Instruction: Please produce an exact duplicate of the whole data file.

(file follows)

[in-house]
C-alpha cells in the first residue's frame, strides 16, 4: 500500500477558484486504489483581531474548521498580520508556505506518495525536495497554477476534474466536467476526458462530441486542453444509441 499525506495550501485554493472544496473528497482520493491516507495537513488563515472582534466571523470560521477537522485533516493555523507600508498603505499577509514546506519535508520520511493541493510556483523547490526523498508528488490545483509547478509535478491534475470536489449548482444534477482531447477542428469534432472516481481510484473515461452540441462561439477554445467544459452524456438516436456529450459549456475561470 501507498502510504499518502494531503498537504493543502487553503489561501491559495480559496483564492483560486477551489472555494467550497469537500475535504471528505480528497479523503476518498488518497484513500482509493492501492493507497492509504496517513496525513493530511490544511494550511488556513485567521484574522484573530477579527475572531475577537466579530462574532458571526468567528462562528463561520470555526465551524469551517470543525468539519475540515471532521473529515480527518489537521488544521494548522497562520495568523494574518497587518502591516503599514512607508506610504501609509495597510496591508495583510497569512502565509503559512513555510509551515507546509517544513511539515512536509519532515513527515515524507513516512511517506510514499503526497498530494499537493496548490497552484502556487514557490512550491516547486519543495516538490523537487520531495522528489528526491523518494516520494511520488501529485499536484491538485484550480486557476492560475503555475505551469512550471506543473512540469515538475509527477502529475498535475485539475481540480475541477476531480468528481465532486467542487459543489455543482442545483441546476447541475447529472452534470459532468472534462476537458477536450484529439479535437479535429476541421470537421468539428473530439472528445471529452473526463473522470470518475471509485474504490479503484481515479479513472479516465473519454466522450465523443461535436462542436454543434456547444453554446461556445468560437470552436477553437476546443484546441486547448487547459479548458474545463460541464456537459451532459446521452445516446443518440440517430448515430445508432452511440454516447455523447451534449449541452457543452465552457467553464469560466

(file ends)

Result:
[in-house]
C-alpha cells in the first residue's frame, strides 16, 4: 500500500477558484486504489483581531474548521498580520508556505506518495525536495497554477476534474466536467476526458462530441486542453444509441 499525506495550501485554493472544496473528497482520493491516507495537513488563515472582534466571523470560521477537522485533516493555523507600508498603505499577509514546506519535508520520511493541493510556483523547490526523498508528488490545483509547478509535478491534475470536489449548482444534477482531447477542428469534432472516481481510484473515461452540441462561439477554445467544459452524456438516436456529450459549456475561470 501507498502510504499518502494531503498537504493543502487553503489561501491559495480559496483564492483560486477551489472555494467550497469537500475535504471528505480528497479523503476518498488518497484513500482509493492501492493507497492509504496517513496525513493530511490544511494550511488556513485567521484574522484573530477579527475572531475577537466579530462574532458571526468567528462562528463561520470555526465551524469551517470543525468539519475540515471532521473529515480527518489537521488544521494548522497562520495568523494574518497587518502591516503599514512607508506610504501609509495597510496591508495583510497569512502565509503559512513555510509551515507546509517544513511539515512536509519532515513527515515524507513516512511517506510514499503526497498530494499537493496548490497552484502556487514557490512550491516547486519543495516538490523537487520531495522528489528526491523518494516520494511520488501529485499536484491538485484550480486557476492560475503555475505551469512550471506543473512540469515538475509527477502529475498535475485539475481540480475541477476531480468528481465532486467542487459543489455543482442545483441546476447541475447529472452534470459532468472534462476537458477536450484529439479535437479535429476541421470537421468539428473530439472528445471529452473526463473522470470518475471509485474504490479503484481515479479513472479516465473519454466522450465523443461535436462542436454543434456547444453554446461556445468560437470552436477553437476546443484546441486547448487547459479548458474545463460541464456537459451532459446521452445516446443518440440517430448515430445508432452511440454516447455523447451534449449541452457543452465552457467553464469560466